Where a general contractor prepared its bid in reliance upon information provided by the project owner’s engineer, and the site conditions differed from what was represented, the contractor sued the engineer for misrepresenting the conditions. Both the contractor and the engineer had separate contracts with the owner and there was no contractual relationship between the engineer and the contractor.
In its complaint, the contractor claimed that in preparing its construction bid, it had relied upon site information that the engineer provided to bidders. Its bid was inadequate to cover the actual project costs, the contractor asserted, because the site conditions were negligently misrepresented by the engineer. Two theories were presented in the complaint. First, the contractor claimed that it was entitled to recovery for breach of contract by the engineer. Second, the contractor claimed that it was entitled to recovery under the tort theory of negligent misrepresentation of material facts. Both aspects of the complaint were dismissed by the court. In dismissing the breach of contract count, the court found that the contractor had no privity of contract with the engineer. The separate contracts between the engineer and owner and between the contractor and owner did not show any intent to confer any rights upon the contractor against the engineer. The court also dismissed that part of the contractor’s complaint that alleged negligence against the engineer because it was filed beyond the three year statute of limitations period for negligence actions.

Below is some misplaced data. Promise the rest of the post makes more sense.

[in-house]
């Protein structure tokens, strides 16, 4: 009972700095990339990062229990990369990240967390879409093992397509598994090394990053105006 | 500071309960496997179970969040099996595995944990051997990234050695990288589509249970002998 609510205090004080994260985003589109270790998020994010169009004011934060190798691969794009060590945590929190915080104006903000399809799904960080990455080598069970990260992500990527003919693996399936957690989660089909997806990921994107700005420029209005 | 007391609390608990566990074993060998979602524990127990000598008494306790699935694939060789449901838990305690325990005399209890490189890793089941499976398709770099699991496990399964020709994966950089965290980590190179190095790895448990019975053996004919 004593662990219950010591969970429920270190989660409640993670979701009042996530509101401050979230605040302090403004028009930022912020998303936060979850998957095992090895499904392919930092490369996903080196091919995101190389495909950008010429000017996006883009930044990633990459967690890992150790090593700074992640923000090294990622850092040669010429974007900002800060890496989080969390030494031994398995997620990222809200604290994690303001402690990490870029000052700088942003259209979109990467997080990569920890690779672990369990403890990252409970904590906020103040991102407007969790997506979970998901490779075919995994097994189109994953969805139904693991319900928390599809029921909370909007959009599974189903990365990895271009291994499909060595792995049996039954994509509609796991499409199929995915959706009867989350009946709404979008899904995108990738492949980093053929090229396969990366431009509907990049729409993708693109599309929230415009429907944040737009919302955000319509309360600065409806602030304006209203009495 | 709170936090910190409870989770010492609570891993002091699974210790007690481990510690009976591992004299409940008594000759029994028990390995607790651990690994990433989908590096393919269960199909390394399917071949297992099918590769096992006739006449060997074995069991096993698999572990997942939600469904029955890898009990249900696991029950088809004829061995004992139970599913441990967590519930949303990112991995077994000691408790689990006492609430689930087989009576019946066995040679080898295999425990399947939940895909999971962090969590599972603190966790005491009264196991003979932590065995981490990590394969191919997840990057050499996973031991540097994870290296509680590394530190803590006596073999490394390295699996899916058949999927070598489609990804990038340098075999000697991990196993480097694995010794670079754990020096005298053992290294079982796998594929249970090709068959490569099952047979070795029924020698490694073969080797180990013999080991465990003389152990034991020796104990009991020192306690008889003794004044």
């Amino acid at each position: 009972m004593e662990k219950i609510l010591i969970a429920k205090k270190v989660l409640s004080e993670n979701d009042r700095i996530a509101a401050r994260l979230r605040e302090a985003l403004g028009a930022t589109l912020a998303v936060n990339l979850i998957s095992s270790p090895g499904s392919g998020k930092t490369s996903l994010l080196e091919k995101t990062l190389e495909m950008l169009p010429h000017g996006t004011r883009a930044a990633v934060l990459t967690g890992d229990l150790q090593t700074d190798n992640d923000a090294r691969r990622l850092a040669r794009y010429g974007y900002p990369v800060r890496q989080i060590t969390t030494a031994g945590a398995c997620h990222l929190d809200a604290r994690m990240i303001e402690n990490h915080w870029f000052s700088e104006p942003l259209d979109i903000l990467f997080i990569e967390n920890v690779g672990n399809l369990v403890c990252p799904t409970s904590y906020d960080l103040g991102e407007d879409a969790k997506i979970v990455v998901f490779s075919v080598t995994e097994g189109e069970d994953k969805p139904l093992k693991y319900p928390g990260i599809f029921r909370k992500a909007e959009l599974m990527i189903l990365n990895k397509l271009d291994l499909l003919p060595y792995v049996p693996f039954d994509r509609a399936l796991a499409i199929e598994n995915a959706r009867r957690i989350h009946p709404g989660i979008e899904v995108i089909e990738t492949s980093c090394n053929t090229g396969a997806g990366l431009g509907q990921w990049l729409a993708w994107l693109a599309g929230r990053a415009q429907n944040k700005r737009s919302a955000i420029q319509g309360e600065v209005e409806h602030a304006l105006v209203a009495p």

Despite finding a lack of contractual basis for a claim against the engineer, the court permitted the contractor’s complaint to go forward on the allegation of negligent misrepresentation. As reason for this, the court explained that “the record reveals that the relationship between the plaintiff and the defendants was so close as to be the functional equivalent of privity [of contract].” Whether the project owner intended the contractor to rely only upon the contractor’s own site investigation was found by the court to be a matter to be decided by a jury.
Another aspect of this case that may interest individual design professionals working in the employ of a firm, is how the court handled that part of the complaint that named an individual engineer as a defendant. According to the appellate court, it was not appropriate to grant summary judgment in favor of the individual “since as a principal of the defendant professional corporation, he can be held liable for any wrongful act he committed while rendering professional services on behalf of such corporation.”
Pile Foundation Construction Co., Inc. v. Berger, Lehman Associates, P.C., 676 N.Y.S. 2d 664, 1998 N.Y. App. Div.)
About the author: Article written by J. Kent Holland, Jr., a construction lawyer located in Tysons Corner, Virginia, with a national practice (formerly with Wickwire Gavin, P.C. and now with Construction Risk Counsel, PLLC) representing design professionals, contractors and project owners. He is founder and president of a consulting firm, ConstructionRisk, LLC, providing consulting services to owners, design professionals, contractors and attorneys on construction projects. He is publisher of ConstructionRisk.com Report and may be reached at Kent@ConstructionRisk.com or by calling 703-623-1932. This article is published in ConstructionRisk.com Report, Vol. 1, No. 2 (May 1999).